1. Go and perform the exercise over and over again or for long periods of time to try to master it in order to quell the feeling that they are vulnerable.
Me- “Hey, what are you doing with that 24kg kettlebell on your knee and your foot on top of the weight stack, for the last 15 minutes?
Broski – “I’m working on my ankle mobility dude, it sucks. If I do this for the next 2 weeks, it will be 200% better, and I’ll be able to squat more- I saw it on the internet.”
7 weeks later “Dude, I tore my ACL, no idea how that happened, I’ve been lifting regularly.”
2. They will ignore the exercise, or “Go through the motions” half-effort, in a way to simply check it off.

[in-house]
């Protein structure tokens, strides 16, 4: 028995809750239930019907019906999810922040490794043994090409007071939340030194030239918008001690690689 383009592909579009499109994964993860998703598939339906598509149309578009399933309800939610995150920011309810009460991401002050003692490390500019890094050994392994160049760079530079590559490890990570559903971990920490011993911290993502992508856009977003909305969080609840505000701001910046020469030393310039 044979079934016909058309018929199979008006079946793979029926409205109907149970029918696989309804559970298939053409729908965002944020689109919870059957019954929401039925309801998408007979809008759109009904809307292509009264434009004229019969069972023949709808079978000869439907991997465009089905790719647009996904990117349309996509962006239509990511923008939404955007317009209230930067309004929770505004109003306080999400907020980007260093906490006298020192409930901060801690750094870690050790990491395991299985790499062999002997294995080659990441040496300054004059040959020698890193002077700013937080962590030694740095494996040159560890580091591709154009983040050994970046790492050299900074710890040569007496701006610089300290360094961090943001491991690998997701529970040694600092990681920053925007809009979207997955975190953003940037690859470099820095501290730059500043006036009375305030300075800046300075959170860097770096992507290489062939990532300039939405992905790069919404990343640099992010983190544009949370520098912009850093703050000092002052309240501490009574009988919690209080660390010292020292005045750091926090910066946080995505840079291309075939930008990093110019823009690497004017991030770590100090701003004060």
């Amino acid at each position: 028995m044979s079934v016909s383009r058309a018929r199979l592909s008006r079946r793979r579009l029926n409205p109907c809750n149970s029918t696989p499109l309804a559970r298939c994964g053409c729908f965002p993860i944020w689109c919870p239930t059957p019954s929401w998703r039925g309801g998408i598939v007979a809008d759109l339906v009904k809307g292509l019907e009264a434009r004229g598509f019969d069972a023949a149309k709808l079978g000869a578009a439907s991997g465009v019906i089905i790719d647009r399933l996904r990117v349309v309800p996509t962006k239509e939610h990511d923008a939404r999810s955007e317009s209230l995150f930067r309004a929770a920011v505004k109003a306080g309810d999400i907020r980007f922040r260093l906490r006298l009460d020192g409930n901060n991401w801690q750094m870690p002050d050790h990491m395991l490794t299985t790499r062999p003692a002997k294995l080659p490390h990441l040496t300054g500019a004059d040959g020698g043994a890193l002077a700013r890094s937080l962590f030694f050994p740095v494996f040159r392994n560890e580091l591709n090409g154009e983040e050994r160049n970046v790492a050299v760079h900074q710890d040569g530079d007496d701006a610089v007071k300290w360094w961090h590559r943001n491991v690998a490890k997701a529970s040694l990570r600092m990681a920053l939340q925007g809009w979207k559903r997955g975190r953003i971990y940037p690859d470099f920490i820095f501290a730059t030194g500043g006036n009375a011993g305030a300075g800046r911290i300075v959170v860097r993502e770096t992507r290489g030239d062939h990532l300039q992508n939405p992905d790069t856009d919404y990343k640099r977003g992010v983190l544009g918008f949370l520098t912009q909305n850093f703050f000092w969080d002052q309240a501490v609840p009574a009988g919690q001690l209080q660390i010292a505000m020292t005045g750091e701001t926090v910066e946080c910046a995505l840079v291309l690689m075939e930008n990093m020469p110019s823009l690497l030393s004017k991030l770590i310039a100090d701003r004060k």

Unfortunately, both of these will lead to a less than desirable outcome, usually the athlete getting injured due to an imbalance being continued, or opened too quickly, before the rest of the bodies muscles, tissues, and systems can adapt.
While some strength coaches call the corrective exercises “Filler exercises”- meaning something to do as active recovery between your working sets- I prefer to educate the athlete to understand the importance of the exercise and why it’s in the position in the programming that it is.
Corrective Exercises are super important and should be included in every strength training program- whether in the dynamic warmup, or in between the primary lifts- as they help us to get the body into better balance…And yes, they can serve as fantastic Active Recovery options when need be.